From Sept 2001 to July 2002, serum samples were obtained from 45 patients treated with lamivudine 100 mg daily in Hubei province. All patients were excluded infection of hepatitis viruses A, C, D, E, and TTV, HGV, HIV. These serum samples were stored at -70 °C. Hepatitis B virus infection was confirmed by enzyme-linked immunosorbent assay (ELISA, second-generation). Commercially available ELISAs were used for immunoglobulin M (IgM) antibodies to hepatitis A virus, hepatitis B surface antigen (HBsAg) and e antigen (HBeAg), antibodies to hepatitis B core antigen (HBcAb) and e antigen (HBeAb), hepatitis D virus, hepatitis E virus TTV, HGV and HIV. Serum HBV DNA levels was quantified using the hepatitis virus B nucleic acid amplification fluorescence Kit according to manufactures instructions (DA AN Gene Co. Ltd, Zhongshan University). The detection limit of this assay is 103 copies/ml[29].

Detection of SEN-V DNA by polymerase chain reaction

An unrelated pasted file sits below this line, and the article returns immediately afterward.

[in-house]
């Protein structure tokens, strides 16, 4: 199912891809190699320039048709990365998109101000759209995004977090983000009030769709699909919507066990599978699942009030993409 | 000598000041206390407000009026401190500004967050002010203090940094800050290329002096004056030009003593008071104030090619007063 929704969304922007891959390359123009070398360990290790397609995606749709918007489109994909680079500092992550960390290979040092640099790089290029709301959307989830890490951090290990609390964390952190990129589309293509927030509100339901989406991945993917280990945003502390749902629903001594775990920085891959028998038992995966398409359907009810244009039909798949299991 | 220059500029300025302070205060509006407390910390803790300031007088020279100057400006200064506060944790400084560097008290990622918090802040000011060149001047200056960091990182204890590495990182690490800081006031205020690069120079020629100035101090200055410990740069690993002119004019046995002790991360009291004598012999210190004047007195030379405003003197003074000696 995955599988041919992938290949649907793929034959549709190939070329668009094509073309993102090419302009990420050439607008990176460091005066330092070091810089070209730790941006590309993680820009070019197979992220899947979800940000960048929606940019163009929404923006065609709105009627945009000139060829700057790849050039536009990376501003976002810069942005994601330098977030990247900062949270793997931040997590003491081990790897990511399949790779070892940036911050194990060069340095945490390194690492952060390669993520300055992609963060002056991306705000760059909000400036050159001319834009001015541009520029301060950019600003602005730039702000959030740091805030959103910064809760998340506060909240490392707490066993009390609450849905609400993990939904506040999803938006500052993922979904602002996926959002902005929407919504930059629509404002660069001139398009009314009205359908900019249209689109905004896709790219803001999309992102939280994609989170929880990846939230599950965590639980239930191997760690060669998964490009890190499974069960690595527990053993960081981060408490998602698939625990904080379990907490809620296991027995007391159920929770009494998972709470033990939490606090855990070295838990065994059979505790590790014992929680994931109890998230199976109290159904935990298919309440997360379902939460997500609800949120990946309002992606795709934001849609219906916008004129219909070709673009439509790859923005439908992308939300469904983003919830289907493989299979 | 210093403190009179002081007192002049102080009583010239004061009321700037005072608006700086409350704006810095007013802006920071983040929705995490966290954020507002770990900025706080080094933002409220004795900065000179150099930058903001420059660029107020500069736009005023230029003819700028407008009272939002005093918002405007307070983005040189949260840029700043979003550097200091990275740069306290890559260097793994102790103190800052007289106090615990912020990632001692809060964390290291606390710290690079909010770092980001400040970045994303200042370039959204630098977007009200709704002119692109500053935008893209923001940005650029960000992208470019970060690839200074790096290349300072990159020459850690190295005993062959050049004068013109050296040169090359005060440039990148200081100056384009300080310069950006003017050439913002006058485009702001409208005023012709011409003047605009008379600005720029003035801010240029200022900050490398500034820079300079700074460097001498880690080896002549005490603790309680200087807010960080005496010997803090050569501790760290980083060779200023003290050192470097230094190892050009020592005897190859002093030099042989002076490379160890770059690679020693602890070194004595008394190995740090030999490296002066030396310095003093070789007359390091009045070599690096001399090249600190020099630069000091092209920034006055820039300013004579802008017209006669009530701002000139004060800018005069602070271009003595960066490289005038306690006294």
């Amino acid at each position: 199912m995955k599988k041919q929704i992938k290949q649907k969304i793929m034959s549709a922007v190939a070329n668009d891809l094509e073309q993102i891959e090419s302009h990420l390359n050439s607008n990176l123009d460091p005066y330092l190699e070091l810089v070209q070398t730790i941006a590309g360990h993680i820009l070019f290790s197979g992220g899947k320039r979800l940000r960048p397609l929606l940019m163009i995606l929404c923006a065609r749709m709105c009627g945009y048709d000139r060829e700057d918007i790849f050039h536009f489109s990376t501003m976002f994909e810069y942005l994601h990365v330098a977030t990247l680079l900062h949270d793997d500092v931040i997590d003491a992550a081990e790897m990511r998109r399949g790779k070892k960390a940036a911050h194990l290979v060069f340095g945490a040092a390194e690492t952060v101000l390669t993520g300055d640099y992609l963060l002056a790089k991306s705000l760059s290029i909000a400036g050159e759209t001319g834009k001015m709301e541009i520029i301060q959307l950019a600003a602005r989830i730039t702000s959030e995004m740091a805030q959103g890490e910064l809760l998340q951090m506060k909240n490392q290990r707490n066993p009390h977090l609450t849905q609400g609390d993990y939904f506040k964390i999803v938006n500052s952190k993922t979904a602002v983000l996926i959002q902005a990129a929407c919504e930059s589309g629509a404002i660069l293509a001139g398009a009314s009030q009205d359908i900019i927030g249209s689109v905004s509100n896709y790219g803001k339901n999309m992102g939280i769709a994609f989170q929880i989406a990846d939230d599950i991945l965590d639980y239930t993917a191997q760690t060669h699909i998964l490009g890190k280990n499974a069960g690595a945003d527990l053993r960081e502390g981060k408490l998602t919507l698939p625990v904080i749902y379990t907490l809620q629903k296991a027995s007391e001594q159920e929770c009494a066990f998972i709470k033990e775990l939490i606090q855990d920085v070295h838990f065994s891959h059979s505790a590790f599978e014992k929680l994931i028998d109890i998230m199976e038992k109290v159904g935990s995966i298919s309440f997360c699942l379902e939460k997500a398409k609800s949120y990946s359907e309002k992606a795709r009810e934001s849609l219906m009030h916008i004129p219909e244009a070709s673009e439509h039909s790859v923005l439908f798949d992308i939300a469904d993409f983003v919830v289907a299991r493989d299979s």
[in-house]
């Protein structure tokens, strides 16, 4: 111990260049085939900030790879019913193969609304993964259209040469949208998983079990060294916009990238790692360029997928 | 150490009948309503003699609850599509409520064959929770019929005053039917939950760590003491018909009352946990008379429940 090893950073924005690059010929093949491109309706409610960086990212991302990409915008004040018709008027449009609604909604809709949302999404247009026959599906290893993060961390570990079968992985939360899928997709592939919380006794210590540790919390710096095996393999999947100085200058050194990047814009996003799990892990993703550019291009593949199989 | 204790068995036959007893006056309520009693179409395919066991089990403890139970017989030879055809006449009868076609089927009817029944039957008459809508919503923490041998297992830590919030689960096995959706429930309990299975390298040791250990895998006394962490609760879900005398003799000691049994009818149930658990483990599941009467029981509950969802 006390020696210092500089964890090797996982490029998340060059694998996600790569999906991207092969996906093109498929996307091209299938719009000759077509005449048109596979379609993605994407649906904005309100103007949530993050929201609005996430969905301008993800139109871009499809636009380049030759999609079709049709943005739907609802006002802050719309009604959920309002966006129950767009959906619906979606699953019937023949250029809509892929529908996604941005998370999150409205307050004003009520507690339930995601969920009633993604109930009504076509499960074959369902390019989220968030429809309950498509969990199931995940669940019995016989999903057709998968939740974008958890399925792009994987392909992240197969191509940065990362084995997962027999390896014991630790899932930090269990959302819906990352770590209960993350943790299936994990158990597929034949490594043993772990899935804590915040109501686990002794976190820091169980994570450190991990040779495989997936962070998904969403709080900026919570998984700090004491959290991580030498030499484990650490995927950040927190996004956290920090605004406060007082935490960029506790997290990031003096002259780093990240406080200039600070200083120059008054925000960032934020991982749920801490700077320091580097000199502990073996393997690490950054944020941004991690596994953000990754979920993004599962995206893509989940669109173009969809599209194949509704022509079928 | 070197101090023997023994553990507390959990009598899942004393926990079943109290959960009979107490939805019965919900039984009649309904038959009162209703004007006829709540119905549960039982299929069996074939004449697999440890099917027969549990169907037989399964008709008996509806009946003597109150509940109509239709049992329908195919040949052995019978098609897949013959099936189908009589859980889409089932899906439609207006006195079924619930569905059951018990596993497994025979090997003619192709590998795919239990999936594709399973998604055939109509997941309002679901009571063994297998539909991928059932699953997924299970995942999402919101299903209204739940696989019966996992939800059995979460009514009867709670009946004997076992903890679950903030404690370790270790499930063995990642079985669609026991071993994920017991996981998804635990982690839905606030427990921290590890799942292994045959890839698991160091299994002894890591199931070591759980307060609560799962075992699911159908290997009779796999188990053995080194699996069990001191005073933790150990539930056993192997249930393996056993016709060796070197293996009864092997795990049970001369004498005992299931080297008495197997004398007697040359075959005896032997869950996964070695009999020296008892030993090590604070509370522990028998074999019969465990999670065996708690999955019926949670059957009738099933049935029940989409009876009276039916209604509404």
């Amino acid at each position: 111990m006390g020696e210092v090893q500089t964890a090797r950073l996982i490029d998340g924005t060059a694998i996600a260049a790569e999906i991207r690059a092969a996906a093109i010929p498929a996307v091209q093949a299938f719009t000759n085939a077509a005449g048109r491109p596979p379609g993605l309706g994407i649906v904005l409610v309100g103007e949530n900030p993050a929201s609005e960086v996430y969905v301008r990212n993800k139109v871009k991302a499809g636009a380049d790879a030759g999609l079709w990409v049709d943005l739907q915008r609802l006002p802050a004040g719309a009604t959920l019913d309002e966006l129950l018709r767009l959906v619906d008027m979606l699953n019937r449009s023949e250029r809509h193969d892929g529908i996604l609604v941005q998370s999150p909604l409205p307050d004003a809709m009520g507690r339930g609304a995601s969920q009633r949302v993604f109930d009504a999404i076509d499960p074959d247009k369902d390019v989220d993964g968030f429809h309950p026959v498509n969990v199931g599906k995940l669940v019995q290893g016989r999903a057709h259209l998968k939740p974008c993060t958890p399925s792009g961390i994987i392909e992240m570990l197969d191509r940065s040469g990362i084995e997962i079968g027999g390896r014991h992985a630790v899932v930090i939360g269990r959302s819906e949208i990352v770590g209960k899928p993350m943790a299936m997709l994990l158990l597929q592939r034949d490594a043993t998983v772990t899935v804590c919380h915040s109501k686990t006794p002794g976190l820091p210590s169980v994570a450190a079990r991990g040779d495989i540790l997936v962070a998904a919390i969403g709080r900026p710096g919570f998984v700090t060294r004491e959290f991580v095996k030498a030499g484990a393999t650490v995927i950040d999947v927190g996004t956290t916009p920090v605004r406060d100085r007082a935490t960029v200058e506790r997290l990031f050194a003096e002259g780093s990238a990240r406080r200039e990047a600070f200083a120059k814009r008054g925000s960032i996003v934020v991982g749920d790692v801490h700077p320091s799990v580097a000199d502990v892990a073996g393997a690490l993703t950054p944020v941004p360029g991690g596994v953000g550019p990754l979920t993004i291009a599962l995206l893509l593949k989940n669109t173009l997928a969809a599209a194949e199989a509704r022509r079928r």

DNA was extracted from 50 μL of serum using Acupure DNA/RNA kit (Inc Biotronics, USA). PCR amplification was performed using primers specific for ORF1 region. Two common external primers were used. They were sense primer: 5’-TACCCCAACGACCAACTACGC-3’, antisense primer: 5’-GTTTGTGGTGAGCAGAACGGAA-3’. Inner primers for SENV-D were sense primer: 5’-TAAGCAGCCCTAACAC TCATCCA-3’, antisense primer: 5’-CAGTTGACCGCAAAG TTACAAG-3’.Inner primers for SENV-H were sense primer:5’-ATACTTTGGCTGCACCTTCTG-3’,antisense primer:5’-CCAACTGACTAGGGGAACCTTA-3’. The first- round PCR amplification was carried out in a volume of 30 μL including 3 μL of DNA extraction product, 1 × PCR buffer (Promega), 1.5 mmol/L MgCl2, 100 pmoles of each sense and antisense external primers, 20 mmol/L each dNTP and 1U Taq DNA polymerase (Promega). PCR was performed for 30 cycles at 94 °C for 45 s, at 55 °C for 45 s, at 72 °C for 50 s. Two microliter of the first PCR product was subjected to a second amplification for 30 cycles under the same condition as for the first PCR, using sense and antisense inner primers. The amplified products were visualized by 20 g/L agarose gel electrophoresis and ethidium bromide stained. The amplified DNA was directly sequenced by the BigDye terminator kit (Bioasia Biotehnology Ltd) using the ABI 377 sequencer.